TOQUE and ALIEN PATCH TEE brandy melville / DENIM JACKET and RIPPED MOM JEANS topshop / SNEAKERS converse / FLANNEL thrifted
Sometimes it's funny when two guys start going at it, trying to outdo each other, to prove themselves in the crowd of witnesses. They might laugh, smile, and make it into a joke. They might start off jostling. Maybe pushing each other hard, to create a domino effect throughout the crowd. Maybe some people push back against the two perpetrators, willing to participate, happily, or even angrily. But what's the point?
I used to think that moshing was what punk music was about. I hastily deduced that going to a live show leads to moshing. It's what we've been exposed to. It's like going to your first dance in high school, and expecting to hold your dance partner really close and shuffle through every song, which we all did really awkwardly. We didn't know how to express our emotions, our bodies, through dance yet -- we didn't know how to enjoy the music.
What I liked about this recent show is that a girl standing behind me dropped her drink onto the floor, and because it was glass, it made a loud shattering noise. I looked at her and she made a joke about the floor, how there's alcohol everywhere. I gave her a thumbs up. During the next song, we yelled stuff about ourselves at each other in lieu of an actual getting-to-know-you conversation. When the music got super energetic, she pulled me into the mosh pit and we held hands and spun each other around, while jumping up and down to the music, and it was really fun. Somebody pushed her and she fell down, right into the alcohol puddle. A few guys pulled her up and I pushed the perpetrator back, feeling completely annoyed.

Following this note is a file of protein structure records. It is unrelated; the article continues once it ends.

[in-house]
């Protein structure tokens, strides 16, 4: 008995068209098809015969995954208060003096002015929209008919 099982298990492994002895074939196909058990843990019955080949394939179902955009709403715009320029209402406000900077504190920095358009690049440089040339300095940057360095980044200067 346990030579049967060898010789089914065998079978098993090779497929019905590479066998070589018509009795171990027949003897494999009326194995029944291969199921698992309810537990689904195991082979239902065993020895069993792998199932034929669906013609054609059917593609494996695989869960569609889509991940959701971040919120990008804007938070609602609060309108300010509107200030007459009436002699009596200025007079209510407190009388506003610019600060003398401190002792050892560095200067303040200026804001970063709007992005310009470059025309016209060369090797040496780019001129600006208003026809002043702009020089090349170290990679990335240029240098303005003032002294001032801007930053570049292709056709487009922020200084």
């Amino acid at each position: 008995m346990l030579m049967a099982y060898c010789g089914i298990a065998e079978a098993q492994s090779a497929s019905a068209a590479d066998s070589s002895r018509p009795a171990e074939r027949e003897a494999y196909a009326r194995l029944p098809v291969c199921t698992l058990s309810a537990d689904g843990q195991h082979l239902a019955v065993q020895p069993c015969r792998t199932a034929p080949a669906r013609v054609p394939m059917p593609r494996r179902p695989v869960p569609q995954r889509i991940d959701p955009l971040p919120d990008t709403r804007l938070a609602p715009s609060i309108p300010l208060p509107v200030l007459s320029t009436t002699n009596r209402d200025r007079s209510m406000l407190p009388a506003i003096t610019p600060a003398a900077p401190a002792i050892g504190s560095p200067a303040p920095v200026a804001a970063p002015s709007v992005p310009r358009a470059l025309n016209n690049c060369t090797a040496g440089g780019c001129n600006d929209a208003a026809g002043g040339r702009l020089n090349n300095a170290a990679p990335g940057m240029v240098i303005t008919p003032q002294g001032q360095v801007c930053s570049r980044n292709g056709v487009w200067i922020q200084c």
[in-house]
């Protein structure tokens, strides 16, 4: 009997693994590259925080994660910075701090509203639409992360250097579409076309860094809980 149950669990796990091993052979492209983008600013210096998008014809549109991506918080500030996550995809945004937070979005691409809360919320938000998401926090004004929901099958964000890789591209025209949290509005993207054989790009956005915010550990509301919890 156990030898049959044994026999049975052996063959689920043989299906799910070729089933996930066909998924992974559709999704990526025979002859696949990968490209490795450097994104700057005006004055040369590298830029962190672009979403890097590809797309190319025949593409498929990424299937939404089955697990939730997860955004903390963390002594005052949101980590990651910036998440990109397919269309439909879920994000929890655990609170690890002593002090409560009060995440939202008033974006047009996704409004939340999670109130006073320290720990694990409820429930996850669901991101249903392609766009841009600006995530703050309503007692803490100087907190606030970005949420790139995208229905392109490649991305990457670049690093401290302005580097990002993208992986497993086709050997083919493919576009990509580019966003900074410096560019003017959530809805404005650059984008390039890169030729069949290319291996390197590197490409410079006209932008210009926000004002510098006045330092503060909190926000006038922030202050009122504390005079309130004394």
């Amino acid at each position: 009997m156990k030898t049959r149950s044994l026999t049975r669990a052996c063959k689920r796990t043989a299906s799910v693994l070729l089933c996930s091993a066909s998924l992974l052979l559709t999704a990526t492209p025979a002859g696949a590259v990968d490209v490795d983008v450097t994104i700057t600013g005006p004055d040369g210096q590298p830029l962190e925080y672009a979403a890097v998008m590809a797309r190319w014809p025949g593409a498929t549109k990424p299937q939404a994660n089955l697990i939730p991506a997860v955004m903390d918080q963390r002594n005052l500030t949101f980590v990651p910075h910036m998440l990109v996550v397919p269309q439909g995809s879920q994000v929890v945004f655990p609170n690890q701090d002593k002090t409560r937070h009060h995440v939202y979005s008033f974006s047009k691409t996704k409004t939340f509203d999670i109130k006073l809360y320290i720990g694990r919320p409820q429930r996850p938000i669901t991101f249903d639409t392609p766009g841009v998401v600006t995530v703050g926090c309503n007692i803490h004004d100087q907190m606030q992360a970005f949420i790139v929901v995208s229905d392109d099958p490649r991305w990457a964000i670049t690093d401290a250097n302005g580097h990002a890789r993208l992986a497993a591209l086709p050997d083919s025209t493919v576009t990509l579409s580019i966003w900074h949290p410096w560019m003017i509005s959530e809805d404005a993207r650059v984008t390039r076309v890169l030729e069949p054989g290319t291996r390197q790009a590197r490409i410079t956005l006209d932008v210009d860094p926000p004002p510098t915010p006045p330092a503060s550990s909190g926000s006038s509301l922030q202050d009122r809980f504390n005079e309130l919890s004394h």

We just wanted to express ourselves in a manner that was different from the self-proclaiming male-dominated punk culture. There's no room in the mosh pit to dance or touch one another without aggression.
That's all I wanted to say.